Archives employees prepare Civil War documents

By Curt Yeomans


The National Archives at Atlanta facility in Morrow has, for several years, kept documents from the Civil War era, ranging from Ku Klux Klan founder Nathan Bedford Forrest's bankruptcy papers, to oaths of allegiance in which former Confederate soldiers promised to not rebel against the United States again.

But, according to archives employees, the documents were scattered across the many types of files at the facility. There has not been a large, focused concentration of the documents - until now.

Archivists at the local branch of the National Archives are processing Union Army documents from Kentucky and Tennessee. The documents were recently transferred to the Morrow location from the National Archives facility in Washington D.C., as part of the nationwide effort to put such documents in regional facilities that are closer to people who would be interested in them, archivists said.

The National Archives at Atlanta serves eight states, including Kentucky and Tennessee.

"We've had scattered documents here and there, but this is the largest concentration of Civil War documents we've ever received," said Mary Evelyn Tomlin, public programs specialist for the National Archives at Atlanta.

The documents will remain at the local facility indefinitely, and will be used as part of a June 27 workshop on how researchers can use Civil War resources, archivist Maureen Hill said. The documents only cover Kentucky and Tennessee. Kentucky never seceded from the Union, and Tennessee fell to the Union Army early in the war, Hill said.

She said the documents illustrate the nation's first wartime draft, which began in 1863. They include records on who was drafted, correspondence between the Provost Marshall of the Union Army and local draft leaders; the names of soldiers who deserted the army; the names of African Americans - mostly slaves at the time - who served as substitutes for other people who were eligible for the draft; acts of violence committed in protest of the draft, and the condition of barracks for African-American soldiers in the Union Army.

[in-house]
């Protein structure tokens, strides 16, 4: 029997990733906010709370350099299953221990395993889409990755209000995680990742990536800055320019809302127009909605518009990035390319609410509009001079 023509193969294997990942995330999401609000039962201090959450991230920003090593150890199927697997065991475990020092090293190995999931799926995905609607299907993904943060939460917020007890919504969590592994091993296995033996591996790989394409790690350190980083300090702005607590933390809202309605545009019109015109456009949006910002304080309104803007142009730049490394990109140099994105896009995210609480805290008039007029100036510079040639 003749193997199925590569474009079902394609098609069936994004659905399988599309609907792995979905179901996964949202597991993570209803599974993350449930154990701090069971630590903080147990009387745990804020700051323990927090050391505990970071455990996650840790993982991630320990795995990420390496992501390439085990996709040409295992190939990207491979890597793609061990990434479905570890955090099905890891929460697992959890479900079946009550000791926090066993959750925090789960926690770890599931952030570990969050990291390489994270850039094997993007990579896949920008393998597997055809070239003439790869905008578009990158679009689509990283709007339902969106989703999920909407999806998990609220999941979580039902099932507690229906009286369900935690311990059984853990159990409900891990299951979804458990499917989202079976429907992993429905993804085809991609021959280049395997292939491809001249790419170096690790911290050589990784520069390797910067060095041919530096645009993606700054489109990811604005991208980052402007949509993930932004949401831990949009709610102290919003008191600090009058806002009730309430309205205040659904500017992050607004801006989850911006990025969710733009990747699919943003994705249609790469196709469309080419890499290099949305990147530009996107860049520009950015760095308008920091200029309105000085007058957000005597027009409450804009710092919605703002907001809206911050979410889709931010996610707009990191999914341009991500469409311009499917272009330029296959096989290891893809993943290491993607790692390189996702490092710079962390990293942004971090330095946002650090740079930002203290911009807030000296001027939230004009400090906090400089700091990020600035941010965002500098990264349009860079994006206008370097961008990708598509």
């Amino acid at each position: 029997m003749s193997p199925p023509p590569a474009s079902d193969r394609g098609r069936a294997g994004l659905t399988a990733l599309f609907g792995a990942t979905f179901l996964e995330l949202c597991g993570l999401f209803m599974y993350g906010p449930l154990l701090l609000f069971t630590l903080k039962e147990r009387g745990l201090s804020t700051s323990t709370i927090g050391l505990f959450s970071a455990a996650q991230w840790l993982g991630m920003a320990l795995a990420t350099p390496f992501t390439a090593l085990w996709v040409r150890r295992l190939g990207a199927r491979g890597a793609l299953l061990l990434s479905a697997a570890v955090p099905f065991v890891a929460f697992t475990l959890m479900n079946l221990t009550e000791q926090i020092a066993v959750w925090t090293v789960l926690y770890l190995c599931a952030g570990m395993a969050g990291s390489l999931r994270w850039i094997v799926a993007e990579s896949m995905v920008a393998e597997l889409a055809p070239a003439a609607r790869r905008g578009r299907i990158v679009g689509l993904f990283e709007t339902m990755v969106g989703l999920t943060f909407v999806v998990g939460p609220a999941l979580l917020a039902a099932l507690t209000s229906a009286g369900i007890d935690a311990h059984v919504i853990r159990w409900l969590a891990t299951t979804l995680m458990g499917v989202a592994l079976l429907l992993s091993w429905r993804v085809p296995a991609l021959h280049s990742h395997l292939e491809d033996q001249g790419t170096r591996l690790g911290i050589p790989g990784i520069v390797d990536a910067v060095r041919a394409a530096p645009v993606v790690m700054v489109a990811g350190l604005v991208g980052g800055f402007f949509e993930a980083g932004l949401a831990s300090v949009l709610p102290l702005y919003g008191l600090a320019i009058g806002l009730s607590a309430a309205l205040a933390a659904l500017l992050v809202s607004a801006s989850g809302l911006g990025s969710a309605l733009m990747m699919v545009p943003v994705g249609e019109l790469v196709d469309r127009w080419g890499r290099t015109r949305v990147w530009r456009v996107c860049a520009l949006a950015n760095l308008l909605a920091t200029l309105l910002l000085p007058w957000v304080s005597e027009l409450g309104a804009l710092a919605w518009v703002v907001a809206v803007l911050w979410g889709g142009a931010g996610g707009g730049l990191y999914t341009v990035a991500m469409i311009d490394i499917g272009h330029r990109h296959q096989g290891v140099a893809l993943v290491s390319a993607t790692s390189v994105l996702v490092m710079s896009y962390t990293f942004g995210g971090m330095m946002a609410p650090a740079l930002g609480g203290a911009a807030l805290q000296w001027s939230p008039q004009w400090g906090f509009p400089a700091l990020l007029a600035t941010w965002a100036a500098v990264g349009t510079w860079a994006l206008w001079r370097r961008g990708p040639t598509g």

Hill and Tomlin said the records would not be the best place to search for ancestors from Kentucky and Tennessee who served in the Civil War, because a person would need to know from which congressional district their ancestor was drafted. From a scholarly point of point, however, Hill and Tomlin said the documents are valuable resources.

"I keep saying to myself, someone could write a dissertation on the information in these documents, because there is so much here," Hill said.

One set of records that Hill pointed out sheds some light on the story of Ed Bryan. Bryan was an 18-year-old African American, whose pre-draft occupation is listed as "laborer" in draft records. Gabriel Duvall, a slave-owner in Kentucky, paid $300 in February 1864, to sign up Bryan in his place at a draft office in Lexington, Ky.

Hill said the hiring of what were called "substitutes" for $300 was a common practice during the draft. Bryan would have served in the Union Army for three years, Hill said.

The records for Bryan show an ongoing saga, which lasted several months. He never showed up for the formation of his assigned company at Camp Nelson, in Kentucky. The documents show monthly updates, which continued to say the same thing - Bryan deserted the army, and was not heard from again.

"It does not say whether the man Ed Bryan was a substitute for, was his owner," Hill said. "What I would really like to flesh out is whether or not he was serving for his own master, or for someone else."

The Civil War resources workshop costs $10 for participants, and anyone interested in signing up for it, can call the National Archives at Atlanta at (770) 968-2100.